THE NORTH PLATTE TELEGRAP
SATURDAY, JANUARY 26, 2019
KEY from Page E6
ly improve efficiency and stewardship.” Information-sharing is a significant corner- stone of Aquamart. “We’re building peer learning networks for farmers so they can share information and talk with each other about what works and
what doesn’t,” Heaston said. “This isn’t simply about getting new toys for farmers. It’s about figuring out a way to maximize the benefit of our state’s most abun- dant resource —water.” For more informa- tion, visit aquamart. org
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of corn. That’s how much bigger agricul- tural water use is in Nebraska—and that’s why it’s important to give farmers the tools they need to continual-
Corn checkoff funds research on new uses of corn By Nebraska Corn Board Investing in newuses City of Lincoln, focused on the use of biodegrad- able trash bags. With yields on the rise, Photo courtesy of the Nebraska Corn Board Dr. Mark Wilkins, left, has been named the Nebraska Corn Checkoff Presidential Chair at the University of Nebraska-Lincoln.
for corn has been a pri- ority of the corn checkoff since it began in 1978. Newuses spur increased demand as farmers grow more corn. Aprimary focus has been on the us- age of value-added corn products and the use of corn as a renewable re- placement for petroleum. » Research funded by the Nebraska Corn Board helped prove that beef cattle would thrive on distillers grains, a co-product of ethanol production. The ability to market a high-qual- ity feed gave ethanol plants a second reve- nue stream— and gave Nebraska’s cattle pro- ducers a product to feed their animals. » Nebraska checkoff dollars helped fund the CornGenome Project which has provided the scientific founda- tion for high-performing corn hybrids with desir- able traits such as insect resistance, drought re- sistance and use-specific characteristics. » The Nebraska Corn Board tested the use of corn-based plastics in an initiative with the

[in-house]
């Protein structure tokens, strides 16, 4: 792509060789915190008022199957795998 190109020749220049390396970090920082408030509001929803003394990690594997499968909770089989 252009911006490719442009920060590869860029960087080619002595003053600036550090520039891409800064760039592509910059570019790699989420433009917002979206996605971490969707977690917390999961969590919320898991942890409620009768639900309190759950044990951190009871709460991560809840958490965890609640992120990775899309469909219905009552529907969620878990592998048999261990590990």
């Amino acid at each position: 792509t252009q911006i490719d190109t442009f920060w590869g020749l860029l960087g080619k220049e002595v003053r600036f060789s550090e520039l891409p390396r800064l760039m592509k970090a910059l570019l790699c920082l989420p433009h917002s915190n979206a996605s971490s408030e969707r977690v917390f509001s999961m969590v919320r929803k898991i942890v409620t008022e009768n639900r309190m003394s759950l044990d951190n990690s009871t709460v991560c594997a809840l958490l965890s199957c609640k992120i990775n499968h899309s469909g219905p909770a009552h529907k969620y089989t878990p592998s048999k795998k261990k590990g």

the emphasis of check- off-funded research has shifted to increasing corn demand and lower- ing input costs. Current research projects are: » Reducing the amount of irrigation water applied without sacrificing yield. » Improving the effi- ciency of inputs in order to reduce environmen- tal impact and reduce costs of production. » Continuing part- nerships with the University of Nebraska will help ensure that es- sential research focused on Nebraska corn prior- ities can be funded. » Discovering new uses for corn that would replace petro- leum-based products in plastics, chemicals, clothing, packaging and other applications. » Establishing an endowed faculty po- sition at the Institute of Agriculture and Natural Resources at the University of Nebraska-Lincoln fo- cused solely on research and development of new uses for corn.www.nparea.com
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